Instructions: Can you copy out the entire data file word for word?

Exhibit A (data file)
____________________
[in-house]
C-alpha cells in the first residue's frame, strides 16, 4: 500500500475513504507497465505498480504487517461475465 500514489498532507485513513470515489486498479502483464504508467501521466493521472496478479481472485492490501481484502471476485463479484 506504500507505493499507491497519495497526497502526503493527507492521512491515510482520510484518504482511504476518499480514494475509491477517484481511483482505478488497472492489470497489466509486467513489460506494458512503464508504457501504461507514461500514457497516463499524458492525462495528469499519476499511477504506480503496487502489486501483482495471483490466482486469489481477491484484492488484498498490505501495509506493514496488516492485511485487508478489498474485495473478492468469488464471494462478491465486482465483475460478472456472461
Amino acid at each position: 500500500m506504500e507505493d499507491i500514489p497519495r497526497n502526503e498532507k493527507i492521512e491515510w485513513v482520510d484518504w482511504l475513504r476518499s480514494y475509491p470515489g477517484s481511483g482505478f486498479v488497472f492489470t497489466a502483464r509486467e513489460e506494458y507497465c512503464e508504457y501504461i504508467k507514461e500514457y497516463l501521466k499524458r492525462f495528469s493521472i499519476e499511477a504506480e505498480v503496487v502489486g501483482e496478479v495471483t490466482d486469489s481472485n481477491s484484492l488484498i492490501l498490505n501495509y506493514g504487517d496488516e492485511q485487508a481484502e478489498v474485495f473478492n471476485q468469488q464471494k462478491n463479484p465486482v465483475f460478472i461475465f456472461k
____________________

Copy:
[in-house]
C-alpha cells in the first residue's frame, strides 16, 4: 500500500475513504507497465505498480504487517461475465 500514489498532507485513513470515489486498479502483464504508467501521466493521472496478479481472485492490501481484502471476485463479484 506504500507505493499507491497519495497526497502526503493527507492521512491515510482520510484518504482511504476518499480514494475509491477517484481511483482505478488497472492489470497489466509486467513489460506494458512503464508504457501504461507514461500514457497516463499524458492525462495528469499519476499511477504506480503496487502489486501483482495471483490466482486469489481477491484484492488484498498490505501495509506493514496488516492485511485487508478489498474485495473478492468469488464471494462478491465486482465483475460478472456472461
Amino acid at each position: 500500500m506504500e507505493d499507491i500514489p497519495r497526497n502526503e498532507k493527507i492521512e491515510w485513513v482520510d484518504w482511504l475513504r476518499s480514494y475509491p470515489g477517484s481511483g482505478f486498479v488497472f492489470t497489466a502483464r509486467e513489460e506494458y507497465c512503464e508504457y501504461i504508467k507514461e500514457y497516463l501521466k499524458r492525462f495528469s493521472i499519476e499511477a504506480e505498480v503496487v502489486g501483482e496478479v495471483t490466482d486469489s481472485n481477491s484484492l488484498i492490501l498490505n501495509y506493514g504487517d496488516e492485511q485487508a481484502e478489498v474485495f473478492n471476485q468469488q464471494k462478491n463479484p465486482v465483475f460478472i461475465f456472461k